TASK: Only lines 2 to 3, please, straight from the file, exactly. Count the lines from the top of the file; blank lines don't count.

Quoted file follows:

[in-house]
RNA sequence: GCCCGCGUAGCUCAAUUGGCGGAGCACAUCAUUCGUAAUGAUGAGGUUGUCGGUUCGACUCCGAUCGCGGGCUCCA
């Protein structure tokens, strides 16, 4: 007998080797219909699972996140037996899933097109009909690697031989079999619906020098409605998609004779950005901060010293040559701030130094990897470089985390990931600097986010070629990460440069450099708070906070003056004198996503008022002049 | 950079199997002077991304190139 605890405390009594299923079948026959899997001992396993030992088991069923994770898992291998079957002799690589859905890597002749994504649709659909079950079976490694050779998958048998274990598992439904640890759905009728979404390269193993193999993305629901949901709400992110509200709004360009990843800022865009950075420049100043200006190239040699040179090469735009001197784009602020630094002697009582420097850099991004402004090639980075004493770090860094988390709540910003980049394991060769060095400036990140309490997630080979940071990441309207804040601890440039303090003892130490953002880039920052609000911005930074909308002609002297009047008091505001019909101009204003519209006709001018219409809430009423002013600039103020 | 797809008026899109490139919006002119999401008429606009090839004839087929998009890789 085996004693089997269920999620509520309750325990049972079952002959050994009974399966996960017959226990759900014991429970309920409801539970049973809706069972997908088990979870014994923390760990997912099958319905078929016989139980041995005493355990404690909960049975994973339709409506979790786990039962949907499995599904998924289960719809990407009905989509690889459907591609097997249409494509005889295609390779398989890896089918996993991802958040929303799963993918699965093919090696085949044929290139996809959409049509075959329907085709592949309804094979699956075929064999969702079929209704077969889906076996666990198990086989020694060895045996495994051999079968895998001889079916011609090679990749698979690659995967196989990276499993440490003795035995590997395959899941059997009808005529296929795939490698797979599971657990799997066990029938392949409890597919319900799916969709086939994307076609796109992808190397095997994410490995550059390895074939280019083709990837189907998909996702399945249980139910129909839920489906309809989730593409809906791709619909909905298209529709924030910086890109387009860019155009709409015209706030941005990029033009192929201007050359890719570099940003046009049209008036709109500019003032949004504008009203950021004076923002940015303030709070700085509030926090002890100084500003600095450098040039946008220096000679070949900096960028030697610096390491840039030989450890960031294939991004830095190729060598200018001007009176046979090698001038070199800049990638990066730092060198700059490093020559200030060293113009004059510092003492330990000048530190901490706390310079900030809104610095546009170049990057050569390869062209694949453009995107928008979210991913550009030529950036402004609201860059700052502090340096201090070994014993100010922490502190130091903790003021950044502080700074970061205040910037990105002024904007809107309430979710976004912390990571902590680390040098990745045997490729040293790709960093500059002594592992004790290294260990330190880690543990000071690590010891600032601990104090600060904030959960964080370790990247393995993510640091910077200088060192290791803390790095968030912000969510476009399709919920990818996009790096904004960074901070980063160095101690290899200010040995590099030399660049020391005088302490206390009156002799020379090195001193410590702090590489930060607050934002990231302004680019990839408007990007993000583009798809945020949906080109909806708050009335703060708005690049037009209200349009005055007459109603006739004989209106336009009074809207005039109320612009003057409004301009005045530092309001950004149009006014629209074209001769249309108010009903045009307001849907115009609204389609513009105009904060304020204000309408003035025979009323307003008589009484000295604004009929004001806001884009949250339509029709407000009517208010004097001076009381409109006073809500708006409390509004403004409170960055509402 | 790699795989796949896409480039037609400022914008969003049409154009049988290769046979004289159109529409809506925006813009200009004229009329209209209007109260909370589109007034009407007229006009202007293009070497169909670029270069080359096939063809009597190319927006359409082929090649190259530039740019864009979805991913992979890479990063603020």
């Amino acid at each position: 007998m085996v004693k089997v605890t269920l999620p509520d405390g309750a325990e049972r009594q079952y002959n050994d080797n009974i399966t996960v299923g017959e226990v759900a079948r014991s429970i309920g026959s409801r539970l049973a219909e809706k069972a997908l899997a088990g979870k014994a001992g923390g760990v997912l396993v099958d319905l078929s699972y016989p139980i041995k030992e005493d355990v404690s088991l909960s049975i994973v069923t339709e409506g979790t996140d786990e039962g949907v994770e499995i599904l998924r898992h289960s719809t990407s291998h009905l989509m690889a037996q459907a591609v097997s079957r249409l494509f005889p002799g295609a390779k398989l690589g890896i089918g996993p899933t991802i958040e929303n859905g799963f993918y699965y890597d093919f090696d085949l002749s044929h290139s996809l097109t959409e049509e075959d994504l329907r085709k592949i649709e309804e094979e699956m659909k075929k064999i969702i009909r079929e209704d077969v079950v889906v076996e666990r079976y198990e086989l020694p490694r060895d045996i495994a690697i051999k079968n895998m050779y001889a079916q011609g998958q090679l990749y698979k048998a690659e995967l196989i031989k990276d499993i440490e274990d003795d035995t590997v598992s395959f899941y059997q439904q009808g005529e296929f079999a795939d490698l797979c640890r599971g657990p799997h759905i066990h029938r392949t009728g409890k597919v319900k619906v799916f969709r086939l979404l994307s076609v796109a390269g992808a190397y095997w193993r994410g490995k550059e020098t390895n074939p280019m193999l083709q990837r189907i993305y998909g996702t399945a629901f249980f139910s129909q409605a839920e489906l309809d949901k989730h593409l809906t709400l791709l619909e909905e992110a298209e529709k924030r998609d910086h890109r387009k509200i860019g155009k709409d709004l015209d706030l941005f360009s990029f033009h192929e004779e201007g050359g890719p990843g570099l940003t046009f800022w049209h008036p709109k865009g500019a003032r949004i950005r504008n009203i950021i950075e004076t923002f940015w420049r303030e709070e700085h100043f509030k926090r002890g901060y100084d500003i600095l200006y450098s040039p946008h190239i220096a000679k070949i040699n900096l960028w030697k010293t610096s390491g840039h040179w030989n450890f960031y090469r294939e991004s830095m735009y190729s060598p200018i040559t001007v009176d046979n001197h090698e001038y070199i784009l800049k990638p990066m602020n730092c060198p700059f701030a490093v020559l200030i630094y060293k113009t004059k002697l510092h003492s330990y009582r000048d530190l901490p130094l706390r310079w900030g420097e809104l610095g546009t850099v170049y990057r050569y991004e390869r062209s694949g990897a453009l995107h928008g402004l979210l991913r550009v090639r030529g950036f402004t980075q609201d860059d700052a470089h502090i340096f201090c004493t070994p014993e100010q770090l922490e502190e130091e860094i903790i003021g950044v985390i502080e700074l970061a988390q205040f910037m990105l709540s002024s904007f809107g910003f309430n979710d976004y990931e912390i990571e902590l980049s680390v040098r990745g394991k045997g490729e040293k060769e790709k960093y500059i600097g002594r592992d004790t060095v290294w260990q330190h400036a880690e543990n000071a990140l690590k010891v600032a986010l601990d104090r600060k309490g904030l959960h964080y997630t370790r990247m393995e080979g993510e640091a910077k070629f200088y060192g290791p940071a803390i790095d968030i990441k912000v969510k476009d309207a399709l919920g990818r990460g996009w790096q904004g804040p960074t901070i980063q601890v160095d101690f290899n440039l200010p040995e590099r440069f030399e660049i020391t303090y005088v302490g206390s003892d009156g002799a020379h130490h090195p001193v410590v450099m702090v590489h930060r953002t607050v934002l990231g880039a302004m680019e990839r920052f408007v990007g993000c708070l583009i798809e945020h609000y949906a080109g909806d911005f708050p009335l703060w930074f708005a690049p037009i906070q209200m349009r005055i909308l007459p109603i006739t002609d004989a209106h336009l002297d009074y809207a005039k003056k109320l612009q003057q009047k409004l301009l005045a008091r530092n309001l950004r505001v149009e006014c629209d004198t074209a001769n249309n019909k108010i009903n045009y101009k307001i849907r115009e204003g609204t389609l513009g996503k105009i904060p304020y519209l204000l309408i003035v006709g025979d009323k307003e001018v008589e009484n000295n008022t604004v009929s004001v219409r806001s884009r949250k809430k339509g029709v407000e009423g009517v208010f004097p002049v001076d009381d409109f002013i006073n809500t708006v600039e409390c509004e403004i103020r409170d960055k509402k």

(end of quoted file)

RNA sequence: GCCCGCGUAGCUCAAUUGGCGGAGCACAUCAUUCGUAAUGAUGAGGUUGUCGGUUCGACUCCGAUCGCGGGCUCCA
């Protein structure tokens, strides 16, 4: 007998080797219909699972996140037996899933097109009909690697031989079999619906020098409605998609004779950005901060010293040559701030130094990897470089985390990931600097986010070629990460440069450099708070906070003056004198996503008022002049 | 950079199997002077991304190139 605890405390009594299923079948026959899997001992396993030992088991069923994770898992291998079957002799690589859905890597002749994504649709659909079950079976490694050779998958048998274990598992439904640890759905009728979404390269193993193999993305629901949901709400992110509200709004360009990843800022865009950075420049100043200006190239040699040179090469735009001197784009602020630094002697009582420097850099991004402004090639980075004493770090860094988390709540910003980049394991060769060095400036990140309490997630080979940071990441309207804040601890440039303090003892130490953002880039920052609000911005930074909308002609002297009047008091505001019909101009204003519209006709001018219409809430009423002013600039103020 | 797809008026899109490139919006002119999401008429606009090839004839087929998009890789 085996004693089997269920999620509520309750325990049972079952002959050994009974399966996960017959226990759900014991429970309920409801539970049973809706069972997908088990979870014994923390760990997912099958319905078929016989139980041995005493355990404690909960049975994973339709409506979790786990039962949907499995599904998924289960719809990407009905989509690889459907591609097997249409494509005889295609390779398989890896089918996993991802958040929303799963993918699965093919090696085949044929290139996809959409049509075959329907085709592949309804094979699956075929064999969702079929209704077969889906076996666990198990086989020694060895045996495994051999079968895998001889079916011609090679990749698979690659995967196989990276499993440490003795035995590997395959899941059997009808005529296929795939490698797979599971657990799997066990029938392949409890597919319900799916969709086939994307076609796109992808190397095997994410490995550059390895074939280019083709990837189907998909996702399945249980139910129909839920489906309809989730593409809906791709619909909905298209529709924030910086890109387009860019155009709409015209706030941005990029033009192929201007050359890719570099940003046009049209008036709109500019003032949004504008009203950021004076923002940015303030709070700085509030926090002890100084500003600095450098040039946008220096000679070949900096960028030697610096390491840039030989450890960031294939991004830095190729060598200018001007009176046979090698001038070199800049990638990066730092060198700059490093020559200030060293113009004059510092003492330990000048530190901490706390310079900030809104610095546009170049990057050569390869062209694949453009995107928008979210991913550009030529950036402004609201860059700052502090340096201090070994014993100010922490502190130091903790003021950044502080700074970061205040910037990105002024904007809107309430979710976004912390990571902590680390040098990745045997490729040293790709960093500059002594592992004790290294260990330190880690543990000071690590010891600032601990104090600060904030959960964080370790990247393995993510640091910077200088060192290791803390790095968030912000969510476009399709919920990818996009790096904004960074901070980063160095101690290899200010040995590099030399660049020391005088302490206390009156002799020379090195001193410590702090590489930060607050934002990231302004680019990839408007990007993000583009798809945020949906080109909806708050009335703060708005690049037009209200349009005055007459109603006739004989209106336009009074809207005039109320612009003057409004301009005045530092309001950004149009006014629209074209001769249309108010009903045009307001849907115009609204389609513009105009904060304020204000309408003035025979009323307003008589009484000295604004009929004001806001884009949250339509029709407000009517208010004097001076009381409109006073809500708006409390509004403004409170960055509402 | 790699795989796949896409480039037609400022914008969003049409154009049988290769046979004289159109529409809506925006813009200009004229009329209209209007109260909370589109007034009407007229006009202007293009070497169909670029270069080359096939063809009597190319927006359409082929090649190259530039740019864009979805991913992979890479990063603020």